How dangerous is the transport of e‑vehicles on the open sea?

There are risks involved in transporting e‑vehicles. This is especially true on the open sea. After the sinking of the car carrier “Felicity Ace” in 2022, the first shipping company is now drawing consequences: Havila Kystruten in Norway will no longer transport e‑vehicles. We report on how Scandlines and TT-Line, popular with German holidaymakers, are managing the risk and why NOVUM technology could already prevent such accidents today.

Will the beloved Tesla have to stay at home during the next vacation in Scandinavia? This could actually happen! At least, if ferry crossings along the Norwegian coast are on the agenda. After all, the sinking of the e‑vehicle-laden Felicity Ace in 2022, albeit with some delay, did cause some excitement in the shipping industry. At the beginning of 2023, Havila Kysruten is the first company to draw the consequences. Following a comprehensive risk analysis, electric, hybrid and hydrogen cars will no longer be allowed on board, at least for the time being. The firefighting effort in the event of a fire is too high and cannot be handled by the company’s own team.

“In fact, a battery fire is difficult to control even on land,” explains Mandy Schipke, CEO of NOVUM. “Batteries burn at over 1000 degrees. There is a danger of explosion. Toxic fumes escape. Even the fire department cannot extinguish such a fire with conventional means. E‑vehicles are therefore often simply left to burn out.”

Most often, such a particularly dangerous situation is preceded by an accident. But battery experts know: There are also rare but all the more dangerous cases of battery fires and battery explosions during transport and even storage of batteries.

“Monitoring systems are often not available or not turned on in these cases,” Mandy Schipke reported. “If a battery then slowly heats up due to a defect or chemical reactions in the passive state, it simply goes unnoticed until it is eventually too late.”

What happens next is illustrated by the case of the vehicle carrier Felicity Ace. After a devastating fire breaks out in the cargo hold and the lithium-ion batteries of some of the vehicles catch fire, the crew is fortunately able to save themselves. But even days of firefighting efforts are of no use. With almost 4000 cars on board, the ship sinks to the bottom of the Atlantic. Just how high the temperatures must have been beforehand is shown by pictures of the accident, in which the outer skin of the bow appears to have literally melted away.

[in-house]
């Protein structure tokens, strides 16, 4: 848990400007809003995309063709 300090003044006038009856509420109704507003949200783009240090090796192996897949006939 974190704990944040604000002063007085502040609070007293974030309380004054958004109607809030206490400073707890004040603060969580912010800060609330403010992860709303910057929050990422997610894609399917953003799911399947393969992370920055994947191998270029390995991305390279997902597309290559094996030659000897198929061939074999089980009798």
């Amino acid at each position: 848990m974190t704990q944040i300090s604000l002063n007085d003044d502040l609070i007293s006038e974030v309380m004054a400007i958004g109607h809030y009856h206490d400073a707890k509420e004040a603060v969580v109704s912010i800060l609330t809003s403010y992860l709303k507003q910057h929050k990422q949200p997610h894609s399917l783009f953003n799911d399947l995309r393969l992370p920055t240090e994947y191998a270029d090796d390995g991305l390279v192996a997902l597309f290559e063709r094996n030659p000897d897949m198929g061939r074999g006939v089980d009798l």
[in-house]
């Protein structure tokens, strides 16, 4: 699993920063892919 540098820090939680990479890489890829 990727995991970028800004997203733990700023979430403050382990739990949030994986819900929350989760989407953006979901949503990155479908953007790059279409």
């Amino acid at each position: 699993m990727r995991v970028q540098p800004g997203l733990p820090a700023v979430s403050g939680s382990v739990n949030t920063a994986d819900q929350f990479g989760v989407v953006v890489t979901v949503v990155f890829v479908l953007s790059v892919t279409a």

Could NOVUM technology have prevented such a disaster? “In fact, today we are already able to determine whether a battery has a defect that could lead to a fire or explosion,” Mandy Schipke points out. “With the help of our globally unique technology, we determine the state of health and many other data from batteries of all types in a matter of seconds. Artificial intelligence supports us in the precise analysis of the data.” But it will be several years before the new technology is installed in electric cars. “Some manufacturers are already working on solutions.”

Undeterred by the latest developments, the Scandlines shipping company, which is popular with German holidaymakers, intends to continue transporting electric and hybrid vehicles. “We operate our routes exclusively with conventional vessels built mainly of steel, which is more fire and heat resistant than aluminum,” explains Anette Ustrup Svensen, Head of Corporate Communications at Scandlines.

“Scandlines ferries are all equipped with the firefighting equipment required by the relevant authorities and the crews are trained accordingly. We would handle a fire according to the guidelines of the fire inspector and the civil protection authority.”

The TT-Line shipping company, meanwhile, goes even one step further. On the Green Ships in the fleet, passengers who have booked this service in advance can not only take their electric car with them, but even have it charged.

So for the next summer vacation in Sweden there is an all-clear for now. In the end, however, a queasy feeling remains. So far nothing has happened. But how well prepared are shipping companies that transport many hundreds of people and electric cars at the same time? Is the danger possibly underestimated after all? Mandy Schipke is certain: “With the help of NOVUM technology, manufacturers and operators of electric and hybrid vehicles of all kinds can prevent such disasters in the future.”


Anne Schwerin

Head of Communication

+49 (0) 351 475 911 50